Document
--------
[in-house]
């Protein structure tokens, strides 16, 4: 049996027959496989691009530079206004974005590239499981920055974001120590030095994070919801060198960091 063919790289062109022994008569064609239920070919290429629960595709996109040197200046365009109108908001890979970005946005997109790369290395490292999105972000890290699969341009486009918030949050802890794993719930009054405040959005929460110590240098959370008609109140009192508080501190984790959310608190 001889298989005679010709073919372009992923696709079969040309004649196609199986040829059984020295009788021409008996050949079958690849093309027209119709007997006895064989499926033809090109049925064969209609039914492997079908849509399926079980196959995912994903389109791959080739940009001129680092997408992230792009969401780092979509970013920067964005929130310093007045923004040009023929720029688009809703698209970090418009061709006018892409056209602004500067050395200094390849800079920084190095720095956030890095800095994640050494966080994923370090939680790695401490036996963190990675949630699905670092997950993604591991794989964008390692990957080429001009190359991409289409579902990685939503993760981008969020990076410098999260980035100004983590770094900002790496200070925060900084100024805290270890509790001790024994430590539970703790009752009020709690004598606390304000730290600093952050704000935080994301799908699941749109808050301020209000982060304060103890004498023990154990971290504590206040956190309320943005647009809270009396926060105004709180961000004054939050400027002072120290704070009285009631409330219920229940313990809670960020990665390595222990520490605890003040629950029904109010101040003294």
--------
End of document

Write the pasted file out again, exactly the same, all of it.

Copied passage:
[in-house]
């Protein structure tokens, strides 16, 4: 049996027959496989691009530079206004974005590239499981920055974001120590030095994070919801060198960091 063919790289062109022994008569064609239920070919290429629960595709996109040197200046365009109108908001890979970005946005997109790369290395490292999105972000890290699969341009486009918030949050802890794993719930009054405040959005929460110590240098959370008609109140009192508080501190984790959310608190 001889298989005679010709073919372009992923696709079969040309004649196609199986040829059984020295009788021409008996050949079958690849093309027209119709007997006895064989499926033809090109049925064969209609039914492997079908849509399926079980196959995912994903389109791959080739940009001129680092997408992230792009969401780092979509970013920067964005929130310093007045923004040009023929720029688009809703698209970090418009061709006018892409056209602004500067050395200094390849800079920084190095720095956030890095800095994640050494966080994923370090939680790695401490036996963190990675949630699905670092997950993604591991794989964008390692990957080429001009190359991409289409579902990685939503993760981008969020990076410098999260980035100004983590770094900002790496200070925060900084100024805290270890509790001790024994430590539970703790009752009020709690004598606390304000730290600093952050704000935080994301799908699941749109808050301020209000982060304060103890004498023990154990971290504590206040956190309320943005647009809270009396926060105004709180961000004054939050400027002072120290704070009285009631409330219920229940313990809670960020990665390595222990520490605890003040629950029904109010101040003294």